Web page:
Uber has lost an important legal battle in the UK, after a tribunal held in London upheld the previous ruling that the ride sharing app must treat all its drivers as ‘workers’, meaning that they are entitled to both holiday pay and the minimum wage.
The decision made by the tribunal to reject the appeal from Uber is just another setback for the US company, which has been the subject of a number of legal battles in the UK. The UK is currently its most important market in Europe, and it will be keen to avoid taking part in many more legal battles here.
Uber plans to appeal the decision, saying that it is willing to take the case to the Supreme Court
The rejected appeal comes after Uber was told that it must change its approach in order to keep operating in London. Transport for London, who regulate transport in the capital, threatened to removed their licence earlier this year if it did not change working conditions for its drivers.
The appeal judge for the case, judge Jennifer Eady, wrote: ‘I am satisfied the [employment tribunal] did not err either in its approach or in its conclusion’, after the tribunal rejected Uber’s argument that their role was in connecting customers with independent drivers.
Uber has made clear its plans to put another appeal into the Court of Appeal, and potentially even the Supreme Court. If Uber explore all their legal avenues, then it will take years for the appeals process to be exhausted.
The UK’s acting general manager for Uber, Tom Elvidge, said: ‘Almost all taxi and private hire drivers have been self-employed for decades, long before our app existed. The main reason why drivers use Uber is because they value the freedom to choose if, when and where they drive and so we intend to appeal.’
When the appeals process has been exhausted, the outcome will be of massive importance to Uber’s operation in the UK. It currently has 50,000 drivers working in the UK, this would mean that it would have to provide a minimum wage and holiday pay to all of them if it was to treat them as ‘workers’. If this was to happen, Uber has said that it would mean it had to schedule drivers for shifts, instead of giving them the freedom to ‘log on’ if, and when they wanted to work.
It would also mean that Uber may face a much higher tax bill in the UK, due to having to pay the national insurance contributions required of an employer, as well as paying value added tax.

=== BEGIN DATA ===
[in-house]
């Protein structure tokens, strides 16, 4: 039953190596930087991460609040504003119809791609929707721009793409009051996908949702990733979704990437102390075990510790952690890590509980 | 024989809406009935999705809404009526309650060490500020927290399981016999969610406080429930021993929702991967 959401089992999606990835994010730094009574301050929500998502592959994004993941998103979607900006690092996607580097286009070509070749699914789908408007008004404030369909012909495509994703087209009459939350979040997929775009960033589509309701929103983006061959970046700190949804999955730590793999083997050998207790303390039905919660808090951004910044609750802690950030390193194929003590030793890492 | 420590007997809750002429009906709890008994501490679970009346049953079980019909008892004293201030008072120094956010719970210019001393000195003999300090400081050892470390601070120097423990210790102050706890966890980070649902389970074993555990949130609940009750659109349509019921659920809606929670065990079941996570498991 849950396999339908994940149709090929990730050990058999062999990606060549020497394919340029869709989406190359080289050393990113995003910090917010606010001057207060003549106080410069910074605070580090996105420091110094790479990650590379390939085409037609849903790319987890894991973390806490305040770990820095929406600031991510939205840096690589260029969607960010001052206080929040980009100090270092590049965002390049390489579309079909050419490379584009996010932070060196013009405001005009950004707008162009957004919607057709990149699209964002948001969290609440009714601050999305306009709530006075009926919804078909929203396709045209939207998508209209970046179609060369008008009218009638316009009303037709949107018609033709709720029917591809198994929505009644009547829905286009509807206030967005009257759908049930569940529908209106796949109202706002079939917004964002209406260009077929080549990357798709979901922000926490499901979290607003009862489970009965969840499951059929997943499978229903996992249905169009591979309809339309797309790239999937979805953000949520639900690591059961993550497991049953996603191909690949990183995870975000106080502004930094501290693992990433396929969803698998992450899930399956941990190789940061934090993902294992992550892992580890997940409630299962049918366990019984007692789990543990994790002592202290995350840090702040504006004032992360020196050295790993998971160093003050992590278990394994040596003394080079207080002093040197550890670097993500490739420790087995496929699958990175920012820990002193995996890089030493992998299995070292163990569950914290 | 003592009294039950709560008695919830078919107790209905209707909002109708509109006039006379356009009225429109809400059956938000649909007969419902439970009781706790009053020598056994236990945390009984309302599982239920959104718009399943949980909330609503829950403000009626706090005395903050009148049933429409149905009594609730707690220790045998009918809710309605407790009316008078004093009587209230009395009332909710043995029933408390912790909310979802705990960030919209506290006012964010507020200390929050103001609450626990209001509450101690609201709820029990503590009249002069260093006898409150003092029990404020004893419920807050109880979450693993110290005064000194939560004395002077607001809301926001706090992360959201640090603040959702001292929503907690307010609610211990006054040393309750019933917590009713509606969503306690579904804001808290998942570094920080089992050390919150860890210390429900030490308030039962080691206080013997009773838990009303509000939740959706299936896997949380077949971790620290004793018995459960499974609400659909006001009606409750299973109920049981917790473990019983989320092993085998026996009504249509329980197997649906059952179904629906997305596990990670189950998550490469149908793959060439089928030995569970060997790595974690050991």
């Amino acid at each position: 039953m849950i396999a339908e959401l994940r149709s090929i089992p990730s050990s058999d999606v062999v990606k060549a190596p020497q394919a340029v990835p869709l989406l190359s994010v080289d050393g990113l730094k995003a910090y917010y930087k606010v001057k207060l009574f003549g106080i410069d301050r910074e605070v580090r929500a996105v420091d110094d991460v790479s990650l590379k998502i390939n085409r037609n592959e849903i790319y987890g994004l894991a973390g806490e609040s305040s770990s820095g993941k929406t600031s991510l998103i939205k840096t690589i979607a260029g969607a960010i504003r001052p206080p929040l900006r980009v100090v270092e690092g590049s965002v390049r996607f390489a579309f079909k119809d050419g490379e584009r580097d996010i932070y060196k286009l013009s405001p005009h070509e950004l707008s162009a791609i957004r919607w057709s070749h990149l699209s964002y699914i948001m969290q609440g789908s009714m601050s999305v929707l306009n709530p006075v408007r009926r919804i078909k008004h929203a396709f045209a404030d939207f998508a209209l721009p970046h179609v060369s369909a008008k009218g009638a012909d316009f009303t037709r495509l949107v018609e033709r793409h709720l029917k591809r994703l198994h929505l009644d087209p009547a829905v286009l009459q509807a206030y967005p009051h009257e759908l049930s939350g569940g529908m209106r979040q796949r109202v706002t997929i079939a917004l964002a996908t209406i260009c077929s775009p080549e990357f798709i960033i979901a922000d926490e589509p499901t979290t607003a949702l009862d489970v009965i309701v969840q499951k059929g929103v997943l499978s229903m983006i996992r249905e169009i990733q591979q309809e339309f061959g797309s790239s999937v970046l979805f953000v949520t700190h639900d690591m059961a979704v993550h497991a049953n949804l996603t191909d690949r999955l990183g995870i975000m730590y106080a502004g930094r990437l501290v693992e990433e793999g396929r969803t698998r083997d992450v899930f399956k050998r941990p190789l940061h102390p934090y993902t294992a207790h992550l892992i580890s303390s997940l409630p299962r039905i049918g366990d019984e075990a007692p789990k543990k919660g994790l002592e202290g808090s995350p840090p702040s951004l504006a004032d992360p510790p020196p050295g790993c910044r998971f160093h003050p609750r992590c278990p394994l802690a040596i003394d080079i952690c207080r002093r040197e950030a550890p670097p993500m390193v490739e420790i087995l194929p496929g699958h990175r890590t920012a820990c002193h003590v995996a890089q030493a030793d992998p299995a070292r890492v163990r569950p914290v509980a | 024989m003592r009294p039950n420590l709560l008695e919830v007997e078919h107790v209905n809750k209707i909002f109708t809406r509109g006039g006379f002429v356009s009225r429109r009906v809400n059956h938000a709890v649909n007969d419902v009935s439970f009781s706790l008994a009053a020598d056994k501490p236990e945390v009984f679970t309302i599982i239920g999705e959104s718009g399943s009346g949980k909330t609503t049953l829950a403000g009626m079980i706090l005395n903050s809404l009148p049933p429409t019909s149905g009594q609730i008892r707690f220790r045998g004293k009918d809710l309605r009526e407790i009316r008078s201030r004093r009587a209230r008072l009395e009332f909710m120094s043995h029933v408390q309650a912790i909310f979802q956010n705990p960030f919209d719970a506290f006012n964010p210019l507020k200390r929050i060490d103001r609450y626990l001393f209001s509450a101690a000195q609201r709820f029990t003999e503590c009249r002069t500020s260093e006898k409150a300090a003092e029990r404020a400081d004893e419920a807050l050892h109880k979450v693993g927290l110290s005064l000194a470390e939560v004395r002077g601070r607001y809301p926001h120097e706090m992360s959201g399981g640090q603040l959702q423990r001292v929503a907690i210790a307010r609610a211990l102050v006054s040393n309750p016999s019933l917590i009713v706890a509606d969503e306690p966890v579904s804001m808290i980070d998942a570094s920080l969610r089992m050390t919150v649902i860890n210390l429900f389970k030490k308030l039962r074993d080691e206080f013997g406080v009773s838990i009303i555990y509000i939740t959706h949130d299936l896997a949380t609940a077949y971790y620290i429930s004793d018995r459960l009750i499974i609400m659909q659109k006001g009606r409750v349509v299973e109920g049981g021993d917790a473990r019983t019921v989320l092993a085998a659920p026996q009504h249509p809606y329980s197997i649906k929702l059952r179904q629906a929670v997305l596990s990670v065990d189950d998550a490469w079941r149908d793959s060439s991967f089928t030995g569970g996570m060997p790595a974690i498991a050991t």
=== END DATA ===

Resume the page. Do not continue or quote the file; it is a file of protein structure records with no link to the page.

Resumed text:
A group of UK MPs are set to propose a draft bill, in the hope that it will offer better protections and provide rights to so-called ‘gig workers’. The chairman of the work and pensions select committee, Frank Field, said that the introduction of this bill would ‘make these individual, but important, skirmishes a thing of the past, as legislation would protect all workers in similar situations.’
The prime minister, Theresa May, last year commissioned an independent review into the gig economy, but has still not announced whether she plans to implement any of its recommendations or not. One of the key suggestions which was put forward as a result of the review was that while those participating in gig work would be afforded more rights, the platforms that employed them would be able to keep a measure of flexibility over the rules surrounding the minimum wage.
As well as the focus that has been placed on Uber, there is increasing fear for the wider implications that the ruling might have on what is known as the ‘gig economy’. The case involving Uber is the most high profile example of how the law in the UK will accept the premise that those who earn a living through ‘gig’ apps are not employed by anyone, but instead work independently.
Once of the two Uber drivers who brought the case against their employers, James Farrar, said: ‘Uber cannot go on flouting UK law with impunity and depriving people of their minimum wage rights.’
Paul Jennings, who is a partner at Bates Wells Braithwaite, who represented the drivers, said: ‘We are delighted with today’s judgment, which is ethically and legally the right outcome.’
Deliveroo, who offer a food delivery service which works on the same ‘gig’ basis as Uber, is also facing a legal challenge from a number of its couriers who say that they are not completely ‘self-employed’.
It is not only Uber and Deliveroo who are facing these legal battles, with others employing the ‘contractor’ model including courier company CitySprint, taxi firm Addison Lee and Pimlico Plumbers facing their own backlash.
Before the judgement was made, the chief executive of one of the many gig economy apps said that if Uber lost the case, then it would make life difficult for the whole of the ‘on-demand’ economy.
The chief executive, who did not want to be named, said that for the politicians and courts to pass this motion against Uber would be against ‘the will of the hundreds of thousands of people’ who are keen to earn money using this kind of work. He added that the numbers of people signing up for so-called ‘gig’ work was increasing every day, not just in the UK, but across the world.
The original tribunal ruled in October 2016 that drivers working for Uber were ‘workers’, because the company exerted too much control over their work to be able to class them as totally independent.
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